You know, it it's, and, and so, you know, not only should we be looking at terror, but who audited terror? And they should also, you know, be ranked on the, the blacklist of companies that you would never trust again, to audit your crypto. And I think, you know, we should be very, um, hard about these, uh, sort of very, very disciplined and aggressive on these sort of issues because ultimately the only way that we can really crack down on, um, a lot of these.

Flaws and cybersecurity holes is, is to essentially improve the ability of audit. And the another challenge I think is that the more you have these blockchains, the more there are tendencies to want to bridge across them have multiple, you know, blockchain solutions you've then got wormholes you've then got cyber security vulnerabilities, you know, te Lana had this just in February with a three 23 million hack on one in this worm hole.

It's very, very complex. And I think with more complexity comes more greater possibility of, um, of a cybersecurity risk. I don't know that, uh, we're going in the right direction. Uh, to be honest, I think somebody needs to come along and simplify things and, uh, and I think move towards more of a formal Verifi.

Type of blockchain, um, and avoid all this sort reliance on ad hoc audits and just unbelievable amount of, um, you know, this patchwork of different sort of, um, blockchain, L L two and bridge type solutions, which are just in the end. Um, just making it very easy for, for hackers to.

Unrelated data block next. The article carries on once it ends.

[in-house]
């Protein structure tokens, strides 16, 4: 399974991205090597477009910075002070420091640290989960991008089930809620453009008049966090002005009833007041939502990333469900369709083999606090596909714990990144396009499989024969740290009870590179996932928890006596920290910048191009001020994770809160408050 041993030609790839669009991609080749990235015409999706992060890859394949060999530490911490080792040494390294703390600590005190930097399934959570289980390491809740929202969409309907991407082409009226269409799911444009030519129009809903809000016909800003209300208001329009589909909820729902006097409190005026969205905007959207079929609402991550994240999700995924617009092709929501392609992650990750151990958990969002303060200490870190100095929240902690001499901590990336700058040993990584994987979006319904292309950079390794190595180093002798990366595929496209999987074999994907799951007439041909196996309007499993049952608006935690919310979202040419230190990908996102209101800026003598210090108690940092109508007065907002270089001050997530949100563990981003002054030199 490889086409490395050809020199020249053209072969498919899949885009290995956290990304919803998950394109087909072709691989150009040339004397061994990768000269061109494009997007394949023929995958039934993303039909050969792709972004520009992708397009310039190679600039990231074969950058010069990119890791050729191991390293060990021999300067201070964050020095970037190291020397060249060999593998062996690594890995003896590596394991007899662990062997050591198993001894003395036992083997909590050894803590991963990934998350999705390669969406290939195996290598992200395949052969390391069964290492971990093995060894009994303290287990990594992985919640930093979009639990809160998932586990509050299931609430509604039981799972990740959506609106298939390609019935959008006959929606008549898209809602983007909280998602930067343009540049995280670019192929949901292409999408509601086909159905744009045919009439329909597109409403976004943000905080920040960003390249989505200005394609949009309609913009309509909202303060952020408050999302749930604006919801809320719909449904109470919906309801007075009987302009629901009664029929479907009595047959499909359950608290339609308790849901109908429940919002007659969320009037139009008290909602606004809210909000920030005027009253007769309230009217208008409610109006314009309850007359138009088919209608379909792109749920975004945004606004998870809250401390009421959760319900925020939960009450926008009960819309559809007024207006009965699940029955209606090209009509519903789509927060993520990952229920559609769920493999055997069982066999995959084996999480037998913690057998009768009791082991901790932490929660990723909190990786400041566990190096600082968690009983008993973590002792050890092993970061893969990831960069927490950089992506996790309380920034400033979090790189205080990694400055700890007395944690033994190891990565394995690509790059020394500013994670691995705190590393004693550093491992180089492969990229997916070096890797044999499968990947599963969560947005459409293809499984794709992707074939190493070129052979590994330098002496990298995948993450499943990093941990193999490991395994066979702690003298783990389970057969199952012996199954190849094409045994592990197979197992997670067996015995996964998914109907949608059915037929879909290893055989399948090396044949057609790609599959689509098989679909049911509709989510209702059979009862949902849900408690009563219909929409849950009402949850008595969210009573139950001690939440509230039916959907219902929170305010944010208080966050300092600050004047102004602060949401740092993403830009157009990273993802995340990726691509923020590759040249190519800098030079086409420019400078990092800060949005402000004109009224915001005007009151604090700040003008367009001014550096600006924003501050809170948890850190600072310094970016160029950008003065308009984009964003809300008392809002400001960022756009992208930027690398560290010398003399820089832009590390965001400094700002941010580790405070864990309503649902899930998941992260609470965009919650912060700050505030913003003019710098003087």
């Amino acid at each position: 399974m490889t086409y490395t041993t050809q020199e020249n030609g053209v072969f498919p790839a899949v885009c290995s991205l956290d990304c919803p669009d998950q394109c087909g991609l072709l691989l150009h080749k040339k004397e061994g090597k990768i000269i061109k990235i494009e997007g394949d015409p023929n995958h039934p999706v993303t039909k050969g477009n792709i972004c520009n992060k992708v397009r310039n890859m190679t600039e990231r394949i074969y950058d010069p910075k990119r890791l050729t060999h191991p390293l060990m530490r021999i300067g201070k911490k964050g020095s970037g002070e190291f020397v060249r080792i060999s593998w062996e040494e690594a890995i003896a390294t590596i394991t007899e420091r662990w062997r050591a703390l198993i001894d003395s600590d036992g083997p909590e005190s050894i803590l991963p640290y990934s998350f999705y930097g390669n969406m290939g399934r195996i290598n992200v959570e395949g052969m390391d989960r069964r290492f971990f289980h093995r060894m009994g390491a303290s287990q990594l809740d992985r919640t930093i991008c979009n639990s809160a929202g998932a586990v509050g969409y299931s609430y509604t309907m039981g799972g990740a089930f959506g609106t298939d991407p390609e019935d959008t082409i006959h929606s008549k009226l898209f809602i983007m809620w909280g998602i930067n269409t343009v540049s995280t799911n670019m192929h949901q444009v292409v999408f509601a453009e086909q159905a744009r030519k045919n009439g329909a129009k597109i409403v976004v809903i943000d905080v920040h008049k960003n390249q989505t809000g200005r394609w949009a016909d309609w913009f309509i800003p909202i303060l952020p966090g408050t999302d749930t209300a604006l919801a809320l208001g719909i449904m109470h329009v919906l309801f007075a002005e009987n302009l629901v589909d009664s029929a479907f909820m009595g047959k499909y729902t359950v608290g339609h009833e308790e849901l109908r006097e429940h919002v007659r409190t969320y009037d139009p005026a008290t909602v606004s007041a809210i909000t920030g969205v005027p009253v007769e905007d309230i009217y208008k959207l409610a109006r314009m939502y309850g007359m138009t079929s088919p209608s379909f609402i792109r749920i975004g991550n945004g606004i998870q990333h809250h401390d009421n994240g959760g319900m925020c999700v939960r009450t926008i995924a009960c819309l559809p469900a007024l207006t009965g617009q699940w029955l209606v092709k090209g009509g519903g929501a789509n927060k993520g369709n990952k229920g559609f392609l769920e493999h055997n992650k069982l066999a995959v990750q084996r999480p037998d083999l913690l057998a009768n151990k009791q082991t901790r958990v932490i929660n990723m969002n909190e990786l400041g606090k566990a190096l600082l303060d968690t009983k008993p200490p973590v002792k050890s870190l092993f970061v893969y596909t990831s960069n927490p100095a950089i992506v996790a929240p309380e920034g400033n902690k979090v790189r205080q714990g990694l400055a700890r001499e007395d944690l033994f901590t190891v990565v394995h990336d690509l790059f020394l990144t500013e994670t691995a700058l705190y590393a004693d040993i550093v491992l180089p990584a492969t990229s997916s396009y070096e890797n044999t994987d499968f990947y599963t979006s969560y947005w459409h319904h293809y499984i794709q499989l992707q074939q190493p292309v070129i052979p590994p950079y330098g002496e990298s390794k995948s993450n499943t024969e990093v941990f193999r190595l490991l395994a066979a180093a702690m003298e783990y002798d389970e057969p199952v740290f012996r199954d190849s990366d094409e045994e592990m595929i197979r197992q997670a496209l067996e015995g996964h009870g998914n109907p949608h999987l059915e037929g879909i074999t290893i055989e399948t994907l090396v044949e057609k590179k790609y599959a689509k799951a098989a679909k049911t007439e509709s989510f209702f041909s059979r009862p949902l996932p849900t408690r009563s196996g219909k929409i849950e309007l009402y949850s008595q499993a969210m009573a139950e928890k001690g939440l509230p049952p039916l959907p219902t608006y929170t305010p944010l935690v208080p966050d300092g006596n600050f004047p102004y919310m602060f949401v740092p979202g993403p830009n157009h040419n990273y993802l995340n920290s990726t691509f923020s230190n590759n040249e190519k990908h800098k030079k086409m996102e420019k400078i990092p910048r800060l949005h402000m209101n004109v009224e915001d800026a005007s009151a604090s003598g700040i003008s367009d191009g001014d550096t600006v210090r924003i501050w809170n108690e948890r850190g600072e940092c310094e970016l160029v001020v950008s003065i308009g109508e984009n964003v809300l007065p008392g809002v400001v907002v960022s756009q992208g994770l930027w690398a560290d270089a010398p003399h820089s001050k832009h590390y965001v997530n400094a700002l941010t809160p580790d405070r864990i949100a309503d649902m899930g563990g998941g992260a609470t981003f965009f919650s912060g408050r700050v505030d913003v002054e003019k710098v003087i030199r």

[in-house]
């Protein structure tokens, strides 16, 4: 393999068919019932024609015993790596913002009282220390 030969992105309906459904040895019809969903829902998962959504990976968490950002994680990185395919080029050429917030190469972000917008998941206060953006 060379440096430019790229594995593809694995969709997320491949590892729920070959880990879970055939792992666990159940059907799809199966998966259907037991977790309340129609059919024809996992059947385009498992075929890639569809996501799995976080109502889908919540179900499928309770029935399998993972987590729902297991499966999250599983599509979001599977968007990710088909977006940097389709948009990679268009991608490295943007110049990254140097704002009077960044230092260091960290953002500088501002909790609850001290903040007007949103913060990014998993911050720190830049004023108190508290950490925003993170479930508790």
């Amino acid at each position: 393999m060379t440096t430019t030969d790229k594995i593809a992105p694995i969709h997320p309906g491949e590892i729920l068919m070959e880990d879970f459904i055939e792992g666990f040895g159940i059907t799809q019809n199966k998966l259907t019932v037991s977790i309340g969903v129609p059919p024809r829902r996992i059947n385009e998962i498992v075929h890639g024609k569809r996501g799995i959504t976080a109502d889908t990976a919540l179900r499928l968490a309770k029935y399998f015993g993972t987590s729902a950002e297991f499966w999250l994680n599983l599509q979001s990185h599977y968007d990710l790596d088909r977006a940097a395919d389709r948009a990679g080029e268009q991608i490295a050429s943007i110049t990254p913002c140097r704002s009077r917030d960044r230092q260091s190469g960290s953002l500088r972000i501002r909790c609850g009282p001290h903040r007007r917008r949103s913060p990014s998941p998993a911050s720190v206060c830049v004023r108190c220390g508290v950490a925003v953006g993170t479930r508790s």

Dr. Michael Kollo

And I think, I think that's a, a really good point, which is these systems and, and, and essentially what they're really good at, but what they're maybe not so good at.

So one of the elements I think certainly is around data validation is I, I suppose, a different way to think about that is, does that necessitate a well, for example, well, functioning price discovery. Does that facilitate a well functioning ecology ecosystem? To me? The takeaway from the recent stablecoin, uh, issues was more about cross collateral, how you can kind of create links or systematic risk.

And let's for, for moments, say that these are, let's say even well defined blockchains, that there isn't a major problem with the issue becomes when you've got these cross collaterals, is that they co move or, or that they have codependency in actions. As soon as you coordinated actions, you have systematic risk across a bunch of, you know, on the related.

And so all you have to, as we found out from capital markets, all you have to do is have common holdings of securities that have no relationships fundamentally to each other in order for, to get common movement and therefore common action. So again, there's a different problem to solve here, which is what does that look like as a financial system or as a, a storage or value or as a storage of any kind of.

Economic utility, uh, that, that they have. And, and how do they kind of move through time? If I'm gonna be a business I'm gonna put my, um, shares or my utility or anything else on these blockchains, how they going to function in the same way that today, if I'm a business I'm raising money in the capital markets.